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Authors Note: This book began as an exhibition script for the Ford Motor Company gallery with its focus on the Japanese Occupation of Singapore. At the same time, I felt a need to understand what brought about the Occupation and the context in which the Occupation of Singapore was set. One question led to another and they all grew into a book as I tried to iron out the inconsistencies found in various accounts of the Malaya Campaign and the Japanese Occupation itself. The book became an opportunity to present a Singaporean and ultimately an Asian view of the Occupation. It was a chance to tap the many oral history accounts of the Occupation compiled by the Oral History Centre of the National Archives of Singapore.
Oral history is very fluid and needs a firm anchor to be useful as history. Thus, came the days and weeks of burying myself in Syonan Shimbun which yielded a surprising amount of information on the expectations of the Japanese rulers, propaganda though it may have been. The book also became an attempt to present or gather together numerous little known facts about the occupation. And there are thousands, just as there are still several relatively unexplored areas of the period such as the activities of Unit 731 in Syonan.
Many of the little known facts came from the collection of copies of relevant documents that the National Archives has been building up through purchases from Australian and British archival centres. Many of the pictures also came from its collection of purchased Japanese pictures. Of all difficulties, keeping track of numbers was the hardest. In the heat of battle who has the time to keep count? Thus, figures for massacres, war dead and casualties are approximations, especially given the casual Japanese attitude to killings.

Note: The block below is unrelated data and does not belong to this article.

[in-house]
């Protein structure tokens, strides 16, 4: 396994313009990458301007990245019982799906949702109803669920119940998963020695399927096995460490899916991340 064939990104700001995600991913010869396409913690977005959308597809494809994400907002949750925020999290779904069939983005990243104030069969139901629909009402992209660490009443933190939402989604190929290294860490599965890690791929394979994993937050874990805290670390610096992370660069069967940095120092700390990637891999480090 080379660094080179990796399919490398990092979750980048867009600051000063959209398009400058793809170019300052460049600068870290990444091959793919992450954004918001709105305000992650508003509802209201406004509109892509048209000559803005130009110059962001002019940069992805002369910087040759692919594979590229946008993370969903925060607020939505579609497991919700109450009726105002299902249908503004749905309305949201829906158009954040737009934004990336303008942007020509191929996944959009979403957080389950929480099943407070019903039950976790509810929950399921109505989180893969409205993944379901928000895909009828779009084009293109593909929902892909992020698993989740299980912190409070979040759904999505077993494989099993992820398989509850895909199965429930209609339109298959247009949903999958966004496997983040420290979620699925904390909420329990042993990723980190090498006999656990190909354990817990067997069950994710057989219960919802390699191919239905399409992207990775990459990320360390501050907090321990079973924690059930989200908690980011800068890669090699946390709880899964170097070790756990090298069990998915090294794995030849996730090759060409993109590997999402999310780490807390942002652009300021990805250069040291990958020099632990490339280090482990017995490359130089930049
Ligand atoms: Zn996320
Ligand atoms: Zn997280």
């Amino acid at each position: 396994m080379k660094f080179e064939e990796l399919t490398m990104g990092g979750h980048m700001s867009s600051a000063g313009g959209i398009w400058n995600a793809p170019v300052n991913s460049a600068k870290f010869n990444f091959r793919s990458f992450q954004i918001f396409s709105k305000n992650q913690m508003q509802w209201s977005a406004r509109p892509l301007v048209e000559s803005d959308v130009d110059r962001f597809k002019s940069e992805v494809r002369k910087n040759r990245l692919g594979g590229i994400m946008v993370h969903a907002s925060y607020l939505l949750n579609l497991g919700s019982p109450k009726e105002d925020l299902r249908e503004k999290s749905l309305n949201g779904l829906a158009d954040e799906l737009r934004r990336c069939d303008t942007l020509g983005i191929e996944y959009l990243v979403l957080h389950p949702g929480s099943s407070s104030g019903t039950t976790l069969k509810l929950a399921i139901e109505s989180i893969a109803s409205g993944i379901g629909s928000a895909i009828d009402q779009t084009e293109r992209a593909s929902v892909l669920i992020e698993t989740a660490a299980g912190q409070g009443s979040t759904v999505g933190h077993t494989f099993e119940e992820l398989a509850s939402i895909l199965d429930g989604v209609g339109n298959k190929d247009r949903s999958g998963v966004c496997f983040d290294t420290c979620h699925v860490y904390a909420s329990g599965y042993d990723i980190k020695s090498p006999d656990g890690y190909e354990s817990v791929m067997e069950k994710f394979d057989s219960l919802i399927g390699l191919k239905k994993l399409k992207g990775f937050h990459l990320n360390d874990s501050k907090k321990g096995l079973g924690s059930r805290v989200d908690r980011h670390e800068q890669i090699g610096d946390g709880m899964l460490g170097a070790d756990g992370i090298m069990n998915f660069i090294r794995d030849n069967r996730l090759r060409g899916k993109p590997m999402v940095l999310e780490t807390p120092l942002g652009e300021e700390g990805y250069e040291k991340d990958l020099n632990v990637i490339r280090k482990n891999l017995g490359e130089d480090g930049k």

Even “official” figures vary but preference has been given to figures pulled out by academics and where variations may stem from hidden agendas, the variations have been stated. A preference has also been given to later rather than earlier publication because many documents became available to more recent researchers. Dates and times have also varied, in the case of time partly because of Japanese use of Tokyo time which was one and a half hours ahead of pre-war Malayan time. Thus, the actual remains an educated guess.
Note that Japanese names have been given with the family name first as is traditional throughout East Asia rather than the anglicised form of personal name followed by family name. Chinese names are also given with the family name first as is till the practice in Singapore. In the case of Tamil and Malay names, the personal name is in front with the name of the father at the end and reference is usually to the personal name.
Where there is the possibility of confusion and if it helps to speed comprehension, names are given in full. The period spanned turned out to be long, not just the three years and eight months of Japanese Occupation, and the facts and figures to be tracked and kep in mind prodigious. I ask for your indulgence and apologise for any errors that you that you may find here. Notwithstanding this, I hope that this book will serve its aim of educating the young through the painful experiences of their elders, and that by knowing history; they can prevent its repetition.
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